First and fifth authors: Centre de Recherche en Biologie Forestière, Université Laval, Cité Universitaire, Québec G1K 7P4, Canada; second and third authors: Department of Wood Science, University of British Columbia, 2424 Main Mall, Vancouver, British Columbia V6T 1Z4, Canada; and fourth author: Forintek Canada Corp., Eastern Laboratory, 319 rue Franquet Québec, Québec G1P 4R4, Canada
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Accepted for publication 28 December 2005.
We recovered a spontaneous albino strain from ascospores of Ceratocystis resinifera, a sapstain fungus that grows deeply and rapidly in freshly felled conifer trees. This albino strain, named Kasper, was tested for its ability to prevent discoloration of spruce sapwood caused by wild-type sapstain fungi and compared with Cartapip 97, a commercially available biological control agent of sapstain in lodgepole pine and red pine logs. In a laboratory trial, Kasper reduced sapstain of white spruce logs as much as 94.4% and was more efficient than Cartapip 97. In field trials conducted in an area north of Québec City, Kasper reduced sapstain of black spruce as much as 80%. In three of four field trials, Kasper was significantly more efficient than Cartapip 97 in reducing sapstain development. The exception was encountered in a 2003 trial conducted in a sawmill yard where Kasper did not reduce sapstain. In a field trial conducted in western Canada, at Aleza Lake forest near Prince George, Kasper almost totally prevented the development of sapstain, even after 24 weeks. These results suggest albino strains derived from C. resinifera might be an additional source of potential biocontrol agents against sapstain.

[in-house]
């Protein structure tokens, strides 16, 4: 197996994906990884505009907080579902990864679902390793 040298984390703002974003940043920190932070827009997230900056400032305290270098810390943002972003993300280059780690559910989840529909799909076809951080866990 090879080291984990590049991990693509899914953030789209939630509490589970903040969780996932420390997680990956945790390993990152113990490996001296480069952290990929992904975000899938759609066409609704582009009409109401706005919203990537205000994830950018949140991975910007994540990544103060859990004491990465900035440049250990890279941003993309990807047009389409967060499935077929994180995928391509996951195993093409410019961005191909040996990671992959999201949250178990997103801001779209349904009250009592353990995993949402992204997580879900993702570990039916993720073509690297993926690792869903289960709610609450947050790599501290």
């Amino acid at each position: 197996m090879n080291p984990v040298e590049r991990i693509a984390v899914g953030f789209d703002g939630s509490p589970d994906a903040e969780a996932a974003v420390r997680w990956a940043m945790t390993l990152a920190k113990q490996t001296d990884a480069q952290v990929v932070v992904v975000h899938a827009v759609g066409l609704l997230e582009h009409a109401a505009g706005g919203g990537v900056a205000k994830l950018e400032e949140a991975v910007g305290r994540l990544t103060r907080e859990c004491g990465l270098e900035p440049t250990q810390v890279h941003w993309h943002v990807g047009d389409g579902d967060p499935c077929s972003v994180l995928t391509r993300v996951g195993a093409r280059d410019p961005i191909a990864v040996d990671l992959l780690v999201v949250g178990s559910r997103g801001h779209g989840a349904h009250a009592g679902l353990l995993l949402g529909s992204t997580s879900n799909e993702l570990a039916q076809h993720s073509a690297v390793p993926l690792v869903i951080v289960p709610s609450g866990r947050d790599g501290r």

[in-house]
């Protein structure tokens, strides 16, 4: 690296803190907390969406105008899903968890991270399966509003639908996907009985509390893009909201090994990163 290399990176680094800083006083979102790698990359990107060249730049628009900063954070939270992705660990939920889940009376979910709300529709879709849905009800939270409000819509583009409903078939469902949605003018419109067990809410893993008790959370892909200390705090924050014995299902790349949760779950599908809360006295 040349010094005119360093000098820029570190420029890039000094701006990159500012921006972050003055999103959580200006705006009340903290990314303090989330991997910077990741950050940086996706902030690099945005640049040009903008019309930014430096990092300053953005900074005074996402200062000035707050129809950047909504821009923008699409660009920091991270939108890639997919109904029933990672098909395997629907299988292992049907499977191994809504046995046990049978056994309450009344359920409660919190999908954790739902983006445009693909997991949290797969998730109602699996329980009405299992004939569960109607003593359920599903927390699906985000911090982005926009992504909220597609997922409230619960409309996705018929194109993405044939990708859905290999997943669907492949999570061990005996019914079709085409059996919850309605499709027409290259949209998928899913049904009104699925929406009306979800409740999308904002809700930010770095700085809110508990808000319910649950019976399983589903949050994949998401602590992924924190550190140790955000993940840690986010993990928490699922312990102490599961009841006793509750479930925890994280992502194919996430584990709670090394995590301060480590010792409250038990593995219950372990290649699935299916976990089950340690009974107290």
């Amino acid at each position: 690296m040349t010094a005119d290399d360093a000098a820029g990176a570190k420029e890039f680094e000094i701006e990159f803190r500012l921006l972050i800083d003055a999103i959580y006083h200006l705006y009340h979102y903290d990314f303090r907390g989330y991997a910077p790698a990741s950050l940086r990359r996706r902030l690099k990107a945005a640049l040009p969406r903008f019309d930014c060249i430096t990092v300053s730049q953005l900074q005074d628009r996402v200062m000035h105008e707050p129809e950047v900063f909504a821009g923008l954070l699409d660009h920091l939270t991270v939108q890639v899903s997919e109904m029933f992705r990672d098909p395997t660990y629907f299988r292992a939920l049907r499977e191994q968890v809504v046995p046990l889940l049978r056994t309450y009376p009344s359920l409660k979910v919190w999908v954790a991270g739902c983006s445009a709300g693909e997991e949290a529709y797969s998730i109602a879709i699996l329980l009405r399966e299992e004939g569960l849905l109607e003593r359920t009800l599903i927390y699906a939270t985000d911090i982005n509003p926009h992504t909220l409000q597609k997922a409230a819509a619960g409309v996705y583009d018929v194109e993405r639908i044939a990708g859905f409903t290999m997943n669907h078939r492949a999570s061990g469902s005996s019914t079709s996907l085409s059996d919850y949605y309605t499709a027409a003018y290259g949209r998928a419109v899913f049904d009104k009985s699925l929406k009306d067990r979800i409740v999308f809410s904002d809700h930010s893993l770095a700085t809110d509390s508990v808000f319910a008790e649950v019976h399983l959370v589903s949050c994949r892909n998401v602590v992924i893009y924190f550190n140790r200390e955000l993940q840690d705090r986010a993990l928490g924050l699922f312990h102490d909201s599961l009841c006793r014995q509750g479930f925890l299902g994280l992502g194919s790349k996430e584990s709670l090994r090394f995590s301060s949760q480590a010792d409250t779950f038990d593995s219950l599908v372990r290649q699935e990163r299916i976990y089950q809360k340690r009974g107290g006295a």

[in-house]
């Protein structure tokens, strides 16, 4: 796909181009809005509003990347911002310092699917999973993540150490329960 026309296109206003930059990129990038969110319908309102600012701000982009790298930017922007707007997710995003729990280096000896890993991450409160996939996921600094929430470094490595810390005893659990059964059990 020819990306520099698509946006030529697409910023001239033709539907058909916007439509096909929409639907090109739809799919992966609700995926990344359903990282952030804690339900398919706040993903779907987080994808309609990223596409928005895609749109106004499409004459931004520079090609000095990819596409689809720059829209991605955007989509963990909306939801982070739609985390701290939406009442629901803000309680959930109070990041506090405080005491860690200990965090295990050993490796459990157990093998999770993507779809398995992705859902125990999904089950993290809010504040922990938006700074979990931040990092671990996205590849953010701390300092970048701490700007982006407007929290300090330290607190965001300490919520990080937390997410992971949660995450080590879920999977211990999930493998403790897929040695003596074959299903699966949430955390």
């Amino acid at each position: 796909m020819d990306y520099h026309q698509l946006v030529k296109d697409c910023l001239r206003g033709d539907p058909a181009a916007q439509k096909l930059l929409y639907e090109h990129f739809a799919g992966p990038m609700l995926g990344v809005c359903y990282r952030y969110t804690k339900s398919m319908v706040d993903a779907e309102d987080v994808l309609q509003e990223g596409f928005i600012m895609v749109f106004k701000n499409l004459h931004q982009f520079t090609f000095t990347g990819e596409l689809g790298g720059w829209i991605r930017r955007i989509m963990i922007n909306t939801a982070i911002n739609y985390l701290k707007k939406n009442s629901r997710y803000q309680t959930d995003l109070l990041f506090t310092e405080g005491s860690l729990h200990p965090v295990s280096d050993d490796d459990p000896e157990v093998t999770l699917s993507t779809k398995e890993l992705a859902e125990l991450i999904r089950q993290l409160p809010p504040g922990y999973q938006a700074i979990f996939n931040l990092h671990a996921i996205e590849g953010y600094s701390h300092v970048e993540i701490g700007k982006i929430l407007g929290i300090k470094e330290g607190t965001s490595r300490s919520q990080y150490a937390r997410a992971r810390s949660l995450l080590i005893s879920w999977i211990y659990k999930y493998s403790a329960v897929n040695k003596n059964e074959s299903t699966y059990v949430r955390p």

© 2006 The American Phytopathological Society